Ash-throated Flycatcher

Myiarchus: Lord of the Flies

Order: Passeriformes
Family: Tyrannidae
Genus: Myiarchus
Species: cinerascens

La. passer sparrow, small bird
La. forma form, kind, species
Gr. turannos tyrant
La. tyrannus tyrant, despot king
La. -idae appearance, resemblance
Gr. muia a fly
Gr. arkhos lord, prince
La. cinis ashes, embers

About seven inches long. Brown upper parts and tail with white bars on the wings. Pale gray throat and breast. Yellow underside. Brownish upper, darker finely barred wings and tail.

Ash-throated flycatcher perched on a twig.
Inhabits forests throughout the Southwest from Texas to the Pacific, north to Oregon, Nevada, Utah and Colorado and south over the Mexican highlands to northern Central America.
Ash-throated flycatchers range southwestern US from Texas west to the West Coast to Oregon
Catches insects in flight and also eats fruit.

Builds nests in natural or abandoned tree cavities in deep shady forests and deserts.

Females lay three to seven, usually four buff brown eggs with brown longitudinal lines. Eggs hatch after about two weeks incubation and young leave the nest in about another two weeks.
The Ash-throated Flycatcher Birdhouse has a 6″ by 6″ floor, 9″ inside floor to ceiling, 1 1/2″ diameter entrance hole located 7″ above the floor and ventilation openings.

Fix the roof with hinges and lock in a closed position with shutter hooks. Some prefer a fixed roof with a Side Opening Door.

Use wood stock rough cut on both sides. Assemble with corrosion resistant screws fit to pre-drilled countersunk pilot holes to reduce splitting wood.

Mount this box on tree or post in a secluded area in the forest, field edge, or near a stream between four and ten feet high with partial sun & shade.

Remove the nest and clean the box after the brood rearing season is over.

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Ash-throated Flycatcher

Myiarchus: Lord of the Flies

Ash-throated flycatcher perched on a twig.
Order: Passeriformes
Family: Tyrannidae
Genus: Myiarchus
Species: cinerascens

La. passer sparrow, small bird
La. forma form, kind, species
Gr. turannos tyrant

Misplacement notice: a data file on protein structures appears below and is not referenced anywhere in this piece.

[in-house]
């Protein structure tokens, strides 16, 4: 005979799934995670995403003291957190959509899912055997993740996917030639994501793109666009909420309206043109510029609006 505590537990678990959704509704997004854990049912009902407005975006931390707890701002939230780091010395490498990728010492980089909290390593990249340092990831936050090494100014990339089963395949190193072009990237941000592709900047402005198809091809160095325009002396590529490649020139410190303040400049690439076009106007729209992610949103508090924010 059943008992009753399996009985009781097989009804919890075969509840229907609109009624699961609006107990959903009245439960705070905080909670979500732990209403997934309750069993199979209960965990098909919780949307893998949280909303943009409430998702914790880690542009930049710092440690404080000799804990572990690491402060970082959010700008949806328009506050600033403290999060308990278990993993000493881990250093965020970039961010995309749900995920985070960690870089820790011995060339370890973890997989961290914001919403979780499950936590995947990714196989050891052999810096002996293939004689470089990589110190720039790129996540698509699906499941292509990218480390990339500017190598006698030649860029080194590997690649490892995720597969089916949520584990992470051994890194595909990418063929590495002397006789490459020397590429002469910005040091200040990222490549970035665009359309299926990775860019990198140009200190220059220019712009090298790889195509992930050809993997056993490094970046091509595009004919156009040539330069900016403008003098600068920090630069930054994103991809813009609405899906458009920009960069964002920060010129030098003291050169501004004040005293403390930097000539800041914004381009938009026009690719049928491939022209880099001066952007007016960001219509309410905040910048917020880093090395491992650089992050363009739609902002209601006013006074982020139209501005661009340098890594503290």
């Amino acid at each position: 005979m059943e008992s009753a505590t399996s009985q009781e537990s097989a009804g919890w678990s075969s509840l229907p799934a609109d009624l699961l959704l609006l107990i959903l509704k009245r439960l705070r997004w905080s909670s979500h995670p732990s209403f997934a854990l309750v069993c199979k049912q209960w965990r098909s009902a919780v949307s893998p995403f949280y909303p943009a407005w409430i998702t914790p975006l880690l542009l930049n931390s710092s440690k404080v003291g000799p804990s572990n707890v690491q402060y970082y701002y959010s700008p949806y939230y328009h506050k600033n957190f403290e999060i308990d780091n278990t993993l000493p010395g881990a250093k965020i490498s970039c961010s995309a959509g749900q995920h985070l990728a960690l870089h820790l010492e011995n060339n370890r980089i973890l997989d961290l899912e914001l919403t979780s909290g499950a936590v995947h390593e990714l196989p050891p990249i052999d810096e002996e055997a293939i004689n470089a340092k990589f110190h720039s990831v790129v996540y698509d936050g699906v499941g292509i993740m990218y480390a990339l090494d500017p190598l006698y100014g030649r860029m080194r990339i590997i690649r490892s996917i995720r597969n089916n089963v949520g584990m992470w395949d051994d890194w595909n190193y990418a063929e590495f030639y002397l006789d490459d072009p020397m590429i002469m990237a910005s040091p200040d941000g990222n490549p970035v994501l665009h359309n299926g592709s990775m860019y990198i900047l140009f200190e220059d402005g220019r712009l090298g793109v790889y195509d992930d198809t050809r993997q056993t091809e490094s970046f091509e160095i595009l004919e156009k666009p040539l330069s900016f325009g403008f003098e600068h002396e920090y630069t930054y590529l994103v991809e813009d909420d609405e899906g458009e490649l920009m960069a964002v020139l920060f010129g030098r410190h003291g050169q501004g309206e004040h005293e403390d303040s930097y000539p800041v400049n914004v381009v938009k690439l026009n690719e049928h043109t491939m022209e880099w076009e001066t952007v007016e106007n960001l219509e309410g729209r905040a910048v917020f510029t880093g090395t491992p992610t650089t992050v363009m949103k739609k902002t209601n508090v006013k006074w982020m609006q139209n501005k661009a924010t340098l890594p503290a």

La. tyrannus tyrant, despot king
La. -idae appearance, resemblance
Gr. muia a fly
Gr. arkhos lord, prince
La. cinis ashes, embers

About seven inches long. Brown upper parts and tail with white bars on the wings. Pale gray throat and breast. Yellow underside. Brownish upper, darker finely barred wings and tail.

Inhabits forests throughout the Southwest from Texas to the Pacific, north to Oregon, Nevada, Utah and Colorado and south over the Mexican highlands to northern Central America.
Ash-throated flycatchers range southwestern US from Texas west to the West Coast to Oregon
Catches insects in flight and also eats fruit.

Builds nests in natural or abandoned tree cavities in deep shady forests and deserts.

Females lay three to seven, usually four buff brown eggs with brown longitudinal lines. Eggs hatch after about two weeks incubation and young leave the nest in about another two weeks.

 

Select to print or view Ash-throated Flycatcher nest box plans.
The Ash-throated Flycatcher Birdhouse has a 6″ by 6″ floor, 9″ inside floor to ceiling, 1 1/2″ diameter entrance hole located 7″ above the floor and ventilation openings.

Fix the roof with hinges and lock in a closed position with shutter hooks. Some prefer a fixed roof with a Side Opening Door.

Use wood stock rough cut on both sides. Assemble with corrosion resistant screws fit to pre-drilled countersunk pilot holes to reduce splitting wood.

Mount this box on tree or post in a secluded area in the forest, field edge, or near a stream between four and ten feet high with partial sun & shade. Remove the nest and clean the box after the brood rearing season is over.

Swallows, chickadees, titmice, nuthatches and woodpeckers may also use these boxes.

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